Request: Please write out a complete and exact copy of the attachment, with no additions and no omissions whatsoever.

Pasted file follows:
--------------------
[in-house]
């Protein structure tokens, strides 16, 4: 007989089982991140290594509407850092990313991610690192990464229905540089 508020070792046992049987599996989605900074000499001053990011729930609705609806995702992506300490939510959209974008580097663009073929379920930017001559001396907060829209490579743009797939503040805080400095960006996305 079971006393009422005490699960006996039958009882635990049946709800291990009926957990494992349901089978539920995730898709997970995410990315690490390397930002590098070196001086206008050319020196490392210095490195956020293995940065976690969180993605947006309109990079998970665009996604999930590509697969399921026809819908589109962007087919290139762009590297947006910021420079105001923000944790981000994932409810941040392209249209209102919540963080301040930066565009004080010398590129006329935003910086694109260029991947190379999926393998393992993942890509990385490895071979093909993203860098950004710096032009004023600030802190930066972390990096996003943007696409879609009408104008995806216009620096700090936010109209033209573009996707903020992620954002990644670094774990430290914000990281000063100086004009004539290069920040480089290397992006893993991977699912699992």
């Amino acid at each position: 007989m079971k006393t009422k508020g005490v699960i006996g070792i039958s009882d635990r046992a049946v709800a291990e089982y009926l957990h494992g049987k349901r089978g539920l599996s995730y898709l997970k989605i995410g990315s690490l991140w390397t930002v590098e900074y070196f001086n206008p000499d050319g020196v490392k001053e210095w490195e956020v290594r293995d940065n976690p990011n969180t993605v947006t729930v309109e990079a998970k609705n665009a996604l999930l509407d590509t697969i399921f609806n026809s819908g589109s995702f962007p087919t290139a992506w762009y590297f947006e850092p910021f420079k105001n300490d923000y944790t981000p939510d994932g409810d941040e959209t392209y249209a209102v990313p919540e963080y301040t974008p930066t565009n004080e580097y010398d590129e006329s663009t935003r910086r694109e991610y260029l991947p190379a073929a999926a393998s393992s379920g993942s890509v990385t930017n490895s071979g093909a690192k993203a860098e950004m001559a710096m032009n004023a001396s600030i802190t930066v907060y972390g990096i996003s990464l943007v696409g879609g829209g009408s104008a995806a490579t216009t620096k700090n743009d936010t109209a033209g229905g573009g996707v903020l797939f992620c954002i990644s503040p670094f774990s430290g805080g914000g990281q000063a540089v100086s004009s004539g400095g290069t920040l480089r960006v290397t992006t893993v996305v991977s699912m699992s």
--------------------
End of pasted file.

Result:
[in-house]
């Protein structure tokens, strides 16, 4: 007989089982991140290594509407850092990313991610690192990464229905540089 508020070792046992049987599996989605900074000499001053990011729930609705609806995702992506300490939510959209974008580097663009073929379920930017001559001396907060829209490579743009797939503040805080400095960006996305 079971006393009422005490699960006996039958009882635990049946709800291990009926957990494992349901089978539920995730898709997970995410990315690490390397930002590098070196001086206008050319020196490392210095490195956020293995940065976690969180993605947006309109990079998970665009996604999930590509697969399921026809819908589109962007087919290139762009590297947006910021420079105001923000944790981000994932409810941040392209249209209102919540963080301040930066565009004080010398590129006329935003910086694109260029991947190379999926393998393992993942890509990385490895071979093909993203860098950004710096032009004023600030802190930066972390990096996003943007696409879609009408104008995806216009620096700090936010109209033209573009996707903020992620954002990644670094774990430290914000990281000063100086004009004539290069920040480089290397992006893993991977699912699992």
């Amino acid at each position: 007989m079971k006393t009422k508020g005490v699960i006996g070792i039958s009882d635990r046992a049946v709800a291990e089982y009926l957990h494992g049987k349901r089978g539920l599996s995730y898709l997970k989605i995410g990315s690490l991140w390397t930002v590098e900074y070196f001086n206008p000499d050319g020196v490392k001053e210095w490195e956020v290594r293995d940065n976690p990011n969180t993605v947006t729930v309109e990079a998970k609705n665009a996604l999930l509407d590509t697969i399921f609806n026809s819908g589109s995702f962007p087919t290139a992506w762009y590297f947006e850092p910021f420079k105001n300490d923000y944790t981000p939510d994932g409810d941040e959209t392209y249209a209102v990313p919540e963080y301040t974008p930066t565009n004080e580097y010398d590129e006329s663009t935003r910086r694109e991610y260029l991947p190379a073929a999926a393998s393992s379920g993942s890509v990385t930017n490895s071979g093909a690192k993203a860098e950004m001559a710096m032009n004023a001396s600030i802190t930066v907060y972390g990096i996003s990464l943007v696409g879609g829209g009408s104008a995806a490579t216009t620096k700090n743009d936010t109209a033209g229905g573009g996707v903020l797939f992620c954002i990644s503040p670094f774990s430290g805080g914000g990281q000063a540089v100086s004009s004539g400095g290069t920040l480089r960006v290397t992006t893993v996305v991977s699912m699992s």